Amyris and its farnasene deals
Soliance. Amyris and Soliance announced that they have entered into a partnership combining Amyris’s industrial synthetic biology platform with Soliance’s leadership position in the production and commercialization of renewable cosmetic ingredients. Under the agreement, Soliance has already begun the manufacture of farnesene, or Biofene, in its industrial fermentation facilities using Amyris’s biotech process. Biofene will be converted into squalane which will be marketed directly by Soliance to cosmetics industry customers. In addition to the Soliance production, the parties expect to manufacture in Brazil and possibly additional sites in Europe. Amyris and Soliance will share the profits from this undertaking. More on the Soliance deal.
M&G. On Thursday, Amyris, Inc. and M&G Finanziaria announced a two-part collaboration agreement. The first part of the agreement contemplates the incorporation of Amyris farnesene as an ingredient into M&G polyethylene terephthalate (PET) processing. This would culminate in an off-take agreement that would commence upon successful completion of product integration. In the second part of the agreement, the parties will work together to combine access to low cost sugars by integrating M&G’s ProEsa lignocellulosic process with Amyris’s synthetic biology platform to produce renewable fuels and chemicals.
Amyris said it expected production from its São Martinho joint venture may be used to provide farnesene for M&G. M&G is presently the world’s largest producer of PET for packaging applications with production capacity of 1.7 million tons annually. 30 percent of global PET demand is for transparent plastic bottling. Group sales proceeds in 2008 were almost $2.6B. More on the M&G deal.
P&G. Also this past Thursday, Amyris announced a series of agreements with The Procter & Gamble Company (NYSE: PG). These agreements focused on the use of Amyris’s renewable product farnesene (Biofene) in certain specialty chemical applications within P&G’s products. In connection with these collaboration agreements, the parties have also entered into a supply agreement for Biofene which would commence upon successful completion of certain technical and commercial milestones. More on the P&G partnership.<
Moving from Biofene to Biofuels
The chemical transition from farnesene to renewable diesel is not difficult, but the pricing environment is a different animal. Amyris has, as its primary post-IPO challenge, to tackle the proof that it can replicate its lab and pilot results at scale.
There are concerns about how robust the engineered yeast will prove in an industrial-scale setting. Concerns generally raised by those familiar with Amyris’s technical challenges, but not yet (at least to the Digest) by the member of the scientific team led by CTO Neil Renninger.
Also, there is the concern over the “drop-in” nature of drop in fuels. Sandia National Lab’s team, led by Ron Stolz, is prepping a comprehensive workshop report on Biofuels and engines and, in the report or elsewhere, is expected to red-flag “drop-in fuels” as an unproven technology until comprehensive engine testing has been completed. Engine experts elsewhere in the industry, as well as oil refiners, have expressed some skepticism over specific drop-ins, despair generally welcoming the technical approach of renewable fuels that do not require infrastructure changes.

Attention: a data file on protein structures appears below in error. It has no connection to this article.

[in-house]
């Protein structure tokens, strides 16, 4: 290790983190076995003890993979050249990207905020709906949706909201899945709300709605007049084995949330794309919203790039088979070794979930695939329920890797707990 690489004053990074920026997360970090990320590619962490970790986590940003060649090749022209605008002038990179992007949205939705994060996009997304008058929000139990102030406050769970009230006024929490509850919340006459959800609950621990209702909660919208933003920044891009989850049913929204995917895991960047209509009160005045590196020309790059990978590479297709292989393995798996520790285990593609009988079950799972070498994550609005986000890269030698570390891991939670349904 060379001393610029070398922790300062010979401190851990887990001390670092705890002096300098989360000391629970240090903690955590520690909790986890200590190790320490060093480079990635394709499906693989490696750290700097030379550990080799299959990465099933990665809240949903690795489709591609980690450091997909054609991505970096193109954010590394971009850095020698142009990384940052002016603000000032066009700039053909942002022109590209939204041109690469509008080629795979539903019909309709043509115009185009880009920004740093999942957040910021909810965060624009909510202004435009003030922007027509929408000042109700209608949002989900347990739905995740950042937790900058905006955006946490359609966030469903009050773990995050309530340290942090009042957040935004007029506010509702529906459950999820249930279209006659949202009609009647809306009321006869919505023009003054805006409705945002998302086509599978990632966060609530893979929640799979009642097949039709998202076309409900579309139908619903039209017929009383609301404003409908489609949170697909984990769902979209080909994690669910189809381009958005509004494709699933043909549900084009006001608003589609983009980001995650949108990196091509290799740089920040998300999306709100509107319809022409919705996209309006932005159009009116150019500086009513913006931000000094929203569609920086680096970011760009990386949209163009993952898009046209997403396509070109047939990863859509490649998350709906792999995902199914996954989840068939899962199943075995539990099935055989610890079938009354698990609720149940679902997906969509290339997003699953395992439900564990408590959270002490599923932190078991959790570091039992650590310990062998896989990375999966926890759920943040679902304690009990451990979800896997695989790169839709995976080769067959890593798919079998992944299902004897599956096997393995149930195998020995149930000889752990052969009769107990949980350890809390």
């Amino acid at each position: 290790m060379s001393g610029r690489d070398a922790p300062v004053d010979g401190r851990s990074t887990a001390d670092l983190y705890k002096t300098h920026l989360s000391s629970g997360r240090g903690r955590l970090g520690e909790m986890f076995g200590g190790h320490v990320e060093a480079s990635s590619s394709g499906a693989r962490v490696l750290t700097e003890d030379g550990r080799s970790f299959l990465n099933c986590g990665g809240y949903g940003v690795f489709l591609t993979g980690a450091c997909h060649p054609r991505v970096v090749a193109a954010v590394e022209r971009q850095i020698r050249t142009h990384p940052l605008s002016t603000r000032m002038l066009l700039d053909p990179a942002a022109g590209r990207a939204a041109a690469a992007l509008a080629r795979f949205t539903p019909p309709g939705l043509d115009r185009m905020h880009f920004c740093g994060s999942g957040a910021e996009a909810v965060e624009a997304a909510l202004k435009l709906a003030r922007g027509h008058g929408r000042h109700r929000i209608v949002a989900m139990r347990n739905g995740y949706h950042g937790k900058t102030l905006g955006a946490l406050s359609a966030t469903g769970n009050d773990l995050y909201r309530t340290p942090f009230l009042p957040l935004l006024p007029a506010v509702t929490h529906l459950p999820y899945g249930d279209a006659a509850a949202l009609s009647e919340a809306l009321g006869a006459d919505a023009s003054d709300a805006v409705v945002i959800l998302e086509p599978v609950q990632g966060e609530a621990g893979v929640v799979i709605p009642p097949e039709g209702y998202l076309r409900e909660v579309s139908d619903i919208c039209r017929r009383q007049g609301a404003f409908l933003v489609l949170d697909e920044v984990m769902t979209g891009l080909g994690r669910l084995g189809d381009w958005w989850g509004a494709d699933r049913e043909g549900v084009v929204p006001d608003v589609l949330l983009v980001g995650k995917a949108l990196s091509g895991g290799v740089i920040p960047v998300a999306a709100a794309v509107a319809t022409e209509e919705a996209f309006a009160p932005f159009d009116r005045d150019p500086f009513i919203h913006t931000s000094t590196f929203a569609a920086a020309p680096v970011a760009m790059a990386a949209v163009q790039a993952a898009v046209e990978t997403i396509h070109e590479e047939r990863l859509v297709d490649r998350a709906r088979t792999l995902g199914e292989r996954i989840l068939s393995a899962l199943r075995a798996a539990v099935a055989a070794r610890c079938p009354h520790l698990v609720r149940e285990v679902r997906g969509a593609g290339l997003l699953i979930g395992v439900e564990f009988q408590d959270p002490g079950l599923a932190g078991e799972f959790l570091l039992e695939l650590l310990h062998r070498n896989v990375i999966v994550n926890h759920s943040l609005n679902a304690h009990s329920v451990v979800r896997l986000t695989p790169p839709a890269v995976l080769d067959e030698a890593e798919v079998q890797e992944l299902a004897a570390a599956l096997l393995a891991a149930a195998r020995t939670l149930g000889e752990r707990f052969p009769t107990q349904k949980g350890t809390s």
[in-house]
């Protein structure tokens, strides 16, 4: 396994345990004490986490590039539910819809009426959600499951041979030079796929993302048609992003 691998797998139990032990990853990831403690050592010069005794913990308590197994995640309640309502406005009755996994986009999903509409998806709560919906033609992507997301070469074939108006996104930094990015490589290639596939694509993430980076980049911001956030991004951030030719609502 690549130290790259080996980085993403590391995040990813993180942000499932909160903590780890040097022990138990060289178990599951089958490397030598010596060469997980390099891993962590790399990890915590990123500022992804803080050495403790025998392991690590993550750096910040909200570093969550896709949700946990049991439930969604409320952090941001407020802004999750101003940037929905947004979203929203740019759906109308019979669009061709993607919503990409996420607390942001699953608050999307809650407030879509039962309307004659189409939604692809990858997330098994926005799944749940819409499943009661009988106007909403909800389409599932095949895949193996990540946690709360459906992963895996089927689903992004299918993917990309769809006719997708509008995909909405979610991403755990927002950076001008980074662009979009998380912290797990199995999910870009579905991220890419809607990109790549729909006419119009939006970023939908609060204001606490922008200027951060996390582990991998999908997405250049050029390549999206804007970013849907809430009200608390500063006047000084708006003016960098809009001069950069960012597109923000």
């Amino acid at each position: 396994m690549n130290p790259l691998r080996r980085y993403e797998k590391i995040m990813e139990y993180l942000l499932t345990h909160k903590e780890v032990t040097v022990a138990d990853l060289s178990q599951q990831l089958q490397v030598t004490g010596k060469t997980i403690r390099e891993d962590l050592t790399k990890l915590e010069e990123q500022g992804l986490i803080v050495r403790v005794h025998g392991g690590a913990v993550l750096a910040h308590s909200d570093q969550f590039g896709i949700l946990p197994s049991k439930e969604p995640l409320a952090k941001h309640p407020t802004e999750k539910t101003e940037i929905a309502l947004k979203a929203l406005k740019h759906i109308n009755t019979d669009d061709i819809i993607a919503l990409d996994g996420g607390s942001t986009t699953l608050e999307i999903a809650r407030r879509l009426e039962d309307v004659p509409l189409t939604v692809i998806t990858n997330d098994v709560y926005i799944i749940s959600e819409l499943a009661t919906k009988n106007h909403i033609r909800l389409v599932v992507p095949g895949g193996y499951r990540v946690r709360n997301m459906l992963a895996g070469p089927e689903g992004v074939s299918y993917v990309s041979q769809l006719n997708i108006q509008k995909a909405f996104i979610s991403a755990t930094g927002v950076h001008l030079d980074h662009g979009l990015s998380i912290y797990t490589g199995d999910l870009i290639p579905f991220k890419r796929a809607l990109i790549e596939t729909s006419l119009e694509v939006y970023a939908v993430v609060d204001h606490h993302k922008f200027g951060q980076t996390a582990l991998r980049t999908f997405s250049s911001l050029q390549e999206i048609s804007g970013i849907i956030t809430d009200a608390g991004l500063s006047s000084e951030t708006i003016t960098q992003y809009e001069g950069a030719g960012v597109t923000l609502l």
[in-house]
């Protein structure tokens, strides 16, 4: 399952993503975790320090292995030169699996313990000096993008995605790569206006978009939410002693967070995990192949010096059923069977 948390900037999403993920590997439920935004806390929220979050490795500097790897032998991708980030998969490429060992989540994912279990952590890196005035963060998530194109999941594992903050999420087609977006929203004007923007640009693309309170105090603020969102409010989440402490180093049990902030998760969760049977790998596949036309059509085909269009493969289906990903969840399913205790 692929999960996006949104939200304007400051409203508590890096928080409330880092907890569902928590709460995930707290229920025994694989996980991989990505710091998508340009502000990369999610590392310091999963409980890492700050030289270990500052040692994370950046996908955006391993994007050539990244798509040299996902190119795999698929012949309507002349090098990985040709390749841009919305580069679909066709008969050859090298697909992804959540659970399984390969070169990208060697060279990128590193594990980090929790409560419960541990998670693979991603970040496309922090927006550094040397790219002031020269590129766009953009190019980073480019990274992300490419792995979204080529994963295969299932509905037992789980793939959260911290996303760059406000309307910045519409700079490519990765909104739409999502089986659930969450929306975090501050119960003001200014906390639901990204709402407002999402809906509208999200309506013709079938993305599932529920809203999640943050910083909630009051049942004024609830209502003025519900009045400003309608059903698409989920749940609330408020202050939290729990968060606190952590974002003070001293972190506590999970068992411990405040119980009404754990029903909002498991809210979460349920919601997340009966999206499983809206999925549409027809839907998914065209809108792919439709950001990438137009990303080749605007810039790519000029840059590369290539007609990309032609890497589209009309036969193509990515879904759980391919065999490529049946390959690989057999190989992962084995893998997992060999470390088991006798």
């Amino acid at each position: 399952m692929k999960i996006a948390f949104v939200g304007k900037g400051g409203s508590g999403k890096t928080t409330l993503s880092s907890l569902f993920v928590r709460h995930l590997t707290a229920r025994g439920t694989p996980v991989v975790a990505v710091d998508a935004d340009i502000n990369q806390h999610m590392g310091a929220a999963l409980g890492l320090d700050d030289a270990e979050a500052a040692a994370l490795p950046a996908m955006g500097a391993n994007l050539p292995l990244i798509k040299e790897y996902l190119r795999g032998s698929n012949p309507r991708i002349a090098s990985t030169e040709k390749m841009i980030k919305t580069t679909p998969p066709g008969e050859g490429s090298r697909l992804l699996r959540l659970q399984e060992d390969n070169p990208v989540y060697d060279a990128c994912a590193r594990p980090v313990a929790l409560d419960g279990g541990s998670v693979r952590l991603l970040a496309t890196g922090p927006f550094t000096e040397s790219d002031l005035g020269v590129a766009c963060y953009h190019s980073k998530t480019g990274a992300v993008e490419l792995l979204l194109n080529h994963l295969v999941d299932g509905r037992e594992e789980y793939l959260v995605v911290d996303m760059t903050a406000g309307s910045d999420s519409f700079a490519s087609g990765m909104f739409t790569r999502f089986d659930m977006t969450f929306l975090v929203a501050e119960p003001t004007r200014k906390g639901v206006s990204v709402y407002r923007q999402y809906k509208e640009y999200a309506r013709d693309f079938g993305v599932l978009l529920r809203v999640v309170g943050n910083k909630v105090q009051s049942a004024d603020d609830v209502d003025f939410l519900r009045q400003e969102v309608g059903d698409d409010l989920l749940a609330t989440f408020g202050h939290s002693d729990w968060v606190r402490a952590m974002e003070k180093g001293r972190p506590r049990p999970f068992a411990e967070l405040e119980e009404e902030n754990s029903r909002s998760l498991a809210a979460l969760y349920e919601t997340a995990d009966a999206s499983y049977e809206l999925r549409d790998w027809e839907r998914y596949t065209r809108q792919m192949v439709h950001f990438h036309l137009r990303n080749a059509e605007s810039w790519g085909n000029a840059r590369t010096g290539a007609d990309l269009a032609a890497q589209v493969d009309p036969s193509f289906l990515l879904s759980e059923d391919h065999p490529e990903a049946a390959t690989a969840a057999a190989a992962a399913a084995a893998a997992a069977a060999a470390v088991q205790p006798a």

On Tuesday, Amyris announced its partnership with Cosan with the establishment of a joint venture for the worldwide development, production and commercialization of renewable intermediate chemicals for specific industrial and automotive applications, from sugarcane. Under the joint venture, the parties will jointly commercialize the target products throughout the world, based on Amyris’s synthetic biology platform and Cosan’s product development, manufacturing and marketing capabilities. The parties said that they expect to complete a definitive agreement later this year. More on the Cosan JV.
On Wednesday, French oil major Total agreed to acquire approximately 17% equity interest in Amyris for $133 million and will have the right to appoint a member of the Amyris Board of Directors. Under their collaboration agreement, Total and Amyris R&D teams will work together to develop new products and build biological pathways to produce and commercialize renewable fuels and chemicals. The partnership combines Amyris’s industrial synthetic biology platform and emerging Brazilian production capacity with Total’s technological know-how, industrial scale-up capabilities and access to markets. More on the Total deal.
Amyris in perspective
The combination of IPO-related communications and the financing and partnership environment has firmly focused Amyris on a chemicals-first strategy, but make no mistake in the company’s intentions by noting that, out of 50,000 potential molecules, they chose a chemical that is one hygdrogentation step away from a renewable diesel.
That, combined with a flurry of JVs and partnerships focused both on the chemicals and fuels markets, demonstrates that Amyris is fully embarked on an integrated strategy of flexible product lines, an impressive array of partnerships and contract manufacturing arrangements to keep the company on its “capital light” path.
Major open question? Performance of the magic bug at industrial scale.
Achilles heel? Dependence for the near term on Brazilian sugarcane resources for its sugar feedstocks. Sugar is half the price of farnasene in the Amyris equation – near as any analyst has been able to decipher, and with the price of Brazilian sugar doubling in the 2008-10 time frame before retreating this year – the dependency will not only be on Brazilian harvests, but India’s (which are more subject to variance), unless Amyris obtains through Cosan an access to enough sugar to fund all its expansion, and Cosan were prepared to look at the long-term opportunities rather than short-term price opportunities in sugar markets were prices to rise again.
That’s an equation of long-term strategic interests between partners that has utterly eluded the US ethanol and biodiesel industries, which have seen their feedstocks partners take market prices time after time, and if that harms the processors, tough luck. Will there be good luck in sugar prices or bad luck for Amyris? Well, certainly you have to consider that the forecasts look great for this year and, keep in mind, CEO John Melo is a lucky guy.
More on Amyris including some IPO commentary in Biofuels Digests look at Amyris’s IPO and fuel technologies, here.
Free Subscription to the Daily Biofuels Digest e-newsletter
More Coverage on This Topic
Trackbacks: 2 | Trackback URL
- From Amyris: Great Story of Open Innovation and Renewable Products :: Conquering Innovation Fatigue: Helping Inventors, Entrepreneurs and Leaders Find Innovation Success on Jun 25, 2010
- From Advanced BioFuels USA » Amyris: Farnesene and the Pursuit of Value, Valuations, Validation and Vroom. on Jun 26, 2010
Sorry, comments for this entry are closed at this time.